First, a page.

One of its most touching objects is a bronze of the "Little Fourteen-Year-Old Dancer" which the artist modeled in 1881. (Paul and Bunny Mellon own the wax original.) When she was first displayed, critics of the day, affronted by her naturalism, regarded her as bestial. Today we see her beauty. She is standing in the fourth position, her hands clasped behind her back. The poignance of her elbows is enough to break your heart.
Her name was Marie van Goethem. It is known she posed for painters, and that she hung out at a cafe' called The Dead Rat. "Her mother . . . but no, I don't want to talk about it," wrote one journalist who knew her. "I'd say things that would make you blush or cry."
Her statue is surrounded here by a suite of superb drawings which scholars long regarded as preliminary studies. Shackelford believes that Degas made these drawings, as he did the sculpture, as finished works of art in an effort to examine a single standing figure from multiple points of view.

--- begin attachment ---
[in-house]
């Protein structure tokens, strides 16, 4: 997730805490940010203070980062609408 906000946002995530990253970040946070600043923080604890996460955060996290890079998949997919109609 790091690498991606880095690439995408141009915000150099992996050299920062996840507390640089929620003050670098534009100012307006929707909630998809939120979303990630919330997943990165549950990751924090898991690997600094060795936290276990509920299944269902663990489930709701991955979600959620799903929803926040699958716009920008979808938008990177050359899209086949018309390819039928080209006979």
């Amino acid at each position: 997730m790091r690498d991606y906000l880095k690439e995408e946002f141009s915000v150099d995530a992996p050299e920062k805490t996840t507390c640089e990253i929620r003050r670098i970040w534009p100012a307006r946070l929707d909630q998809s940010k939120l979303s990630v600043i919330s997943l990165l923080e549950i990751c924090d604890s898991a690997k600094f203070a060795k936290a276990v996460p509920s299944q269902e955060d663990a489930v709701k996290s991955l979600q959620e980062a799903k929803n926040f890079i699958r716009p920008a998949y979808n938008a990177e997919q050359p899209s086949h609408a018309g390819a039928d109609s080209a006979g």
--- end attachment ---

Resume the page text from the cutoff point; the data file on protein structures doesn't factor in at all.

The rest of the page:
Degas, it seems, learned something from the croppings of photography. He learned, too, from the Japanese, as one sees in the emptinesses of his many frieze-like paintings. But the genius of Degas was a genius of refinement. Most of all he learned from his own works of art.
Degas, as he aged, drifted toward abstraction. His outlining grew rougher, his colors became brighter, eventually he gave up oils for pastels. The painstaking precisionism of his early pictures is missing at the end. Degas was going blind.
Gradually he lost all but his peripheral vision. But still he kept on drawing the same young ballerinas he had portrayed all his life. During World War I, not long before he died, he wrote a letter to a friend: "I speak about the past because, excepting the heart, it seems to me that everything is getting older . . . And even the heart has something artifical about it. The dancers have sewn it up in a sack of pink satin, pink satin a little bit worn, like their dancing slippers."
"Degas: The Dancers" closes on March 10.